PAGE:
Study Focus – Fish ِAlert Us to Importance of Sun Protection!

Skin Care
a) a fish with a lesion covering 10% of its body surface; b) another with almost complete coverage; c) healthy tissue under light microscope; d) the lesion. (source linked below)

A new study, published August 1,2012, said that the sun is giving fish skin cancer.

Researchers caught and studied coral trout, off the East Coast of Australia (Heron Island and One Tree Island) and found that 15% of them had skin cancer. The lesions covered 10% to almost 100% of the fish’s body surface.

Fish disease due to infection is common (viral, bacterial, fungal), especially when they are farmed, due to closed quarters. Skin cancer, however, is quite unheard of. Cancer in fish has been induced before in labs by exposing the fish to UV radiation, but you don’t often come across a fish in the coral reefs with skin cancer.

Wait, fish have skin??

It might sound a bit odd to someone who never really thought about it before, but fish do have skin, complete with epidermis and dermis, and melanin cells capable of turning cancerous just like humans. Histology of the diseased skin in the tested fish showed increased melanin cell density and depth, as well as a disorganization of the natural pattern of melanin.

What’s causing it?!

Researchers considered infection, but all tests of microbes came back normal. Added to that, the fish studied were caught in a marine protected area with no reports of pollution. So the researches could think of one possible culprit: the sun.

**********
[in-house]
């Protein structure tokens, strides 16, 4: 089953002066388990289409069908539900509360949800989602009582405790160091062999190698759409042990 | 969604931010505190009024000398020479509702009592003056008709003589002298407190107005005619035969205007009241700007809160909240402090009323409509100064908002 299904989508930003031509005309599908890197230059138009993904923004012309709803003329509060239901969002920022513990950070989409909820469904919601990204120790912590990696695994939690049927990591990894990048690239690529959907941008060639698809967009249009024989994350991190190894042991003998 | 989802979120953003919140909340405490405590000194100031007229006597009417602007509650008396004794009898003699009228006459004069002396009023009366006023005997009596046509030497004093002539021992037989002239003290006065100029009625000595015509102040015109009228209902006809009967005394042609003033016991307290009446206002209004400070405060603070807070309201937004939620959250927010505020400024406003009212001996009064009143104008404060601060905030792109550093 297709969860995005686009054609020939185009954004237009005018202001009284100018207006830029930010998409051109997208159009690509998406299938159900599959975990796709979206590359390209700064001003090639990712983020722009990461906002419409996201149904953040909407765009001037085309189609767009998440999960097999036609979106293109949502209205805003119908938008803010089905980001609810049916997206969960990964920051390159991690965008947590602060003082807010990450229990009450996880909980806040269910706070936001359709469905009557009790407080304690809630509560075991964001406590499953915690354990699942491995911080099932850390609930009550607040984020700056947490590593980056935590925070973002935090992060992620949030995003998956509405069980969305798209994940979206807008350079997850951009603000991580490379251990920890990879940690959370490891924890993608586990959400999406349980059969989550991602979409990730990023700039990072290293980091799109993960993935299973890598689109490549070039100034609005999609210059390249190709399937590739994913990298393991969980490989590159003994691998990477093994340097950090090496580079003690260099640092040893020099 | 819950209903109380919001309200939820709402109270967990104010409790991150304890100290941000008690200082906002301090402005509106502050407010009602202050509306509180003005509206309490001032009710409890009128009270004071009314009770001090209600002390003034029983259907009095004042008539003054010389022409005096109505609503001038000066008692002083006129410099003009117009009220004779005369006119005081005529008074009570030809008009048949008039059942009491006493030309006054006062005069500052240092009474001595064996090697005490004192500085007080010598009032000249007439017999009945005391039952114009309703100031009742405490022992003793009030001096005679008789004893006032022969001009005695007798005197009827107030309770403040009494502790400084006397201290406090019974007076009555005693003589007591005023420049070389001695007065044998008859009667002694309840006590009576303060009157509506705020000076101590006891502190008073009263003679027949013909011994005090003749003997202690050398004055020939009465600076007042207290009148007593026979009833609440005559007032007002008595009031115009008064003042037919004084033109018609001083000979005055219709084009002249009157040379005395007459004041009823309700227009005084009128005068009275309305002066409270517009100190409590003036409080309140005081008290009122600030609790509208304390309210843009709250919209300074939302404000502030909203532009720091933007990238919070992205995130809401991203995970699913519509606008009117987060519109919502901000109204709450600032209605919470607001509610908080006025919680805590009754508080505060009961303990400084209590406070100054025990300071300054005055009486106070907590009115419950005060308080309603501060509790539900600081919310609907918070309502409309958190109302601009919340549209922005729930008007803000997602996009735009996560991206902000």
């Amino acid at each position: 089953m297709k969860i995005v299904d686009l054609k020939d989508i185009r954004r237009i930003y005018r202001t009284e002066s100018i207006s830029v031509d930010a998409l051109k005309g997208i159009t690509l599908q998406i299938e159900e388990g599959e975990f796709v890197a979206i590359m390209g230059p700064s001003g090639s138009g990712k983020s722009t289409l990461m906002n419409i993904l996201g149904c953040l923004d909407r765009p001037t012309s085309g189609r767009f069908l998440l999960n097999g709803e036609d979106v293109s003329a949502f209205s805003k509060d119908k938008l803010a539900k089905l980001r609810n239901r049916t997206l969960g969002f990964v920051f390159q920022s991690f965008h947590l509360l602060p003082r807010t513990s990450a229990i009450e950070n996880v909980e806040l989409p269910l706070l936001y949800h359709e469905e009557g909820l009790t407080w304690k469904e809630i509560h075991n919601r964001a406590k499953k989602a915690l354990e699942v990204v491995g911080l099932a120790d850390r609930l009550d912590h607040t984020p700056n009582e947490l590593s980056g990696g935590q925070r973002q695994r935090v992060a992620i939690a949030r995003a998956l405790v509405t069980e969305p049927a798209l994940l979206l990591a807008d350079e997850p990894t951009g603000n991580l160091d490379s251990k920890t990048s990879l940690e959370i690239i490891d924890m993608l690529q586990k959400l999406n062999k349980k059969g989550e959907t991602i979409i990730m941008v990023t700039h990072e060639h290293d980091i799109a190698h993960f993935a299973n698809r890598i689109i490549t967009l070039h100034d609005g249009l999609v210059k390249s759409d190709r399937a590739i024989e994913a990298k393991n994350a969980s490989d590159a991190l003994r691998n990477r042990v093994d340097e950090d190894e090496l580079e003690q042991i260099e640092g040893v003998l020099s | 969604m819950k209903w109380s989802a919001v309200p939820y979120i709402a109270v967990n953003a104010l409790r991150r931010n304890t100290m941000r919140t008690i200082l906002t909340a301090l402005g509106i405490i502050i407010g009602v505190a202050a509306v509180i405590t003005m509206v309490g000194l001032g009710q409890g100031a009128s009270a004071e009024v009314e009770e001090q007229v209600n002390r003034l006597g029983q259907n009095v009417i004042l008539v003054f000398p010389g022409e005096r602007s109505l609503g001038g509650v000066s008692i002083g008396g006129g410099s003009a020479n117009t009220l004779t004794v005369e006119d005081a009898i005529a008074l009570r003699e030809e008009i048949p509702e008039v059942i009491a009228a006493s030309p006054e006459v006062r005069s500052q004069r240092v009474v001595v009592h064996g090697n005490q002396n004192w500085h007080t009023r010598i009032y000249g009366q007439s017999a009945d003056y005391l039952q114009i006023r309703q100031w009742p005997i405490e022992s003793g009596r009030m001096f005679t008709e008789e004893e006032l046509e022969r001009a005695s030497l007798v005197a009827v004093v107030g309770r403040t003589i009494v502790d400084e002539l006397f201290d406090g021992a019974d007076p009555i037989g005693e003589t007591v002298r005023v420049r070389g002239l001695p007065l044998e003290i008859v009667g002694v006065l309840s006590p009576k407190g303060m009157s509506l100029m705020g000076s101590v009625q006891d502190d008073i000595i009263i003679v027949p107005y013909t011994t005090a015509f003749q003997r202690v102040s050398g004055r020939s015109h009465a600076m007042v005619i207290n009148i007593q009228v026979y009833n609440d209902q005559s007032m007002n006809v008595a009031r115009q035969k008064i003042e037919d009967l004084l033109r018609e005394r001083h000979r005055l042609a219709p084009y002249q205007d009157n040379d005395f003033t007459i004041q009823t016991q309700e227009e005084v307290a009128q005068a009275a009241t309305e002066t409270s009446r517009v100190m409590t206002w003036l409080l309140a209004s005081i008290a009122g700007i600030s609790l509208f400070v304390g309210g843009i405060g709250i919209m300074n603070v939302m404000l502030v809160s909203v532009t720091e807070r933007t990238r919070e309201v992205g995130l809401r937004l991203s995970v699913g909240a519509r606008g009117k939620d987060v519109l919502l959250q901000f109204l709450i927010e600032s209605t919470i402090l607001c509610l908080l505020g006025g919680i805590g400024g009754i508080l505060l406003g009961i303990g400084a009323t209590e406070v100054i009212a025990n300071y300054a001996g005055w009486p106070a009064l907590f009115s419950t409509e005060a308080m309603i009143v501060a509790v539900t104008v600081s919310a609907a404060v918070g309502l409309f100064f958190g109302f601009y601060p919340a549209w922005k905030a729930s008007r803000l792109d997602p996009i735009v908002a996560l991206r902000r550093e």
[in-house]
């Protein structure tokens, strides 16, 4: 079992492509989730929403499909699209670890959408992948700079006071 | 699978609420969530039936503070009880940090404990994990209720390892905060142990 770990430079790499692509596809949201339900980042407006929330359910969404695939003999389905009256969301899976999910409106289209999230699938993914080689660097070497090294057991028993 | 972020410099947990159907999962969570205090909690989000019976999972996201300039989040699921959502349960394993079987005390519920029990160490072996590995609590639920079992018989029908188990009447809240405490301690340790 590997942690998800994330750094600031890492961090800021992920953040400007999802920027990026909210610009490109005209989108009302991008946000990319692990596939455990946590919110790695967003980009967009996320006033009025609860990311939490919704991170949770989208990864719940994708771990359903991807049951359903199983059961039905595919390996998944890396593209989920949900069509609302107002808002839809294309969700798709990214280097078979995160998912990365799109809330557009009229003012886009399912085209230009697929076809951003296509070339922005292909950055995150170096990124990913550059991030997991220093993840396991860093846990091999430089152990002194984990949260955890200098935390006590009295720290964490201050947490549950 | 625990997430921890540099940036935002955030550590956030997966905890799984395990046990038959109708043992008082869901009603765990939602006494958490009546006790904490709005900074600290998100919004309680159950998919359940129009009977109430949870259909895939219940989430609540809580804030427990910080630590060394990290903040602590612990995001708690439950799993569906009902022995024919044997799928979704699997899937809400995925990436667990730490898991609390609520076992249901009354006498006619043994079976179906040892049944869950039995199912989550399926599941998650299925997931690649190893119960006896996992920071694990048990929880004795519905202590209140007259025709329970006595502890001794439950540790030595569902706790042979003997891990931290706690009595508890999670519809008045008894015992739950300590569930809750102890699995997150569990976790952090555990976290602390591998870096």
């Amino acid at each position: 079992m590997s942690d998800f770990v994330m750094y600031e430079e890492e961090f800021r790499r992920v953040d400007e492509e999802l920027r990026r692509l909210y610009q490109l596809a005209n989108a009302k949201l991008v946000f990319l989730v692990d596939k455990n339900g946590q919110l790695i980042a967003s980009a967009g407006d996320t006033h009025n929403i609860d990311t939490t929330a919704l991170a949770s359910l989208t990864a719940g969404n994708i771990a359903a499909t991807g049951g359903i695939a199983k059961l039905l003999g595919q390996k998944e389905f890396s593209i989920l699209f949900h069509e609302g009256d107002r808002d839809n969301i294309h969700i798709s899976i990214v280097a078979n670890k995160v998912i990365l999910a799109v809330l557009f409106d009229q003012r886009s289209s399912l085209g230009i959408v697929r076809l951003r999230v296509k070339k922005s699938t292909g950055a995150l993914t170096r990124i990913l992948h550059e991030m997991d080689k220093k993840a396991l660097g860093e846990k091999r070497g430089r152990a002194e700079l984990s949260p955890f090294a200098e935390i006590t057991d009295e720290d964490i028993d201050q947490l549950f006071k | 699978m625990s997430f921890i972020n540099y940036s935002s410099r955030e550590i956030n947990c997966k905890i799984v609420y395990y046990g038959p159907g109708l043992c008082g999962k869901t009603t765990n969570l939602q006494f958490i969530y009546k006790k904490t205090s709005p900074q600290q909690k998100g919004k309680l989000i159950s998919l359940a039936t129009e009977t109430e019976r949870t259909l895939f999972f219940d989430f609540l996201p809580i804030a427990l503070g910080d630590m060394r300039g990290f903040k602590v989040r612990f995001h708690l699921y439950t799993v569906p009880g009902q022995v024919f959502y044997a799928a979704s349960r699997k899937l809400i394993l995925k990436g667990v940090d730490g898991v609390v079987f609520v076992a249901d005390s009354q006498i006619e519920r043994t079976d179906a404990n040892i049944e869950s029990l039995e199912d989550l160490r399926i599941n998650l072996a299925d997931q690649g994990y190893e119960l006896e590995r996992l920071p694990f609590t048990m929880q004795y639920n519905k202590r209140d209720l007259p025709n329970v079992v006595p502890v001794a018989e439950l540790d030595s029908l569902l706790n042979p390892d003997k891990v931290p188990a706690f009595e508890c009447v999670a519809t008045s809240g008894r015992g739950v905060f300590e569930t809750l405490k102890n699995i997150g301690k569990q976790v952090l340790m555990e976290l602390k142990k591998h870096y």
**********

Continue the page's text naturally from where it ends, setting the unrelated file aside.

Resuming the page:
Heron Island

The appearance and histology of the lesions seen in the affected fish resembled lesions of skin cancer induced by UV radiation in lab fish. The tested coral trout were caught in Australia, an area particularity vulnerable, given its proximity to the Antarctic ozone hole. UV rays penetrate as deep as 60 meters under the water. In this study, the fish were all captured from depths of 20 meters only, in waters that are very clear, in an area with a high UV index, making them much more susceptible to UV radiation.

So what do we take from this study?

Aside from suspecting UV radiation, researchers also believe a genetic mutation – resulting from cross breeding between the fish in the reef – has lead to an offspring more susceptible to skin cancer. So was it just the sun, the genes, or both?

Until this debate is settled, the rising prevalence of skin cancer, first in humans and now fish, is certainly food for thought. It’s not like they can wear sunscreen! But in summary:

  1. We only have this one earth, if we keep poking holes in the ozone, we’re uhh… in a bit of a pickle! More effort needs to be dedicated to being kinder to the environment.
  2. Until that problem is fixed (and even after it is!): commit to sunscreen! The poor fish cannot use it, but we’re lucky enough that we can!

Thanks for reading!


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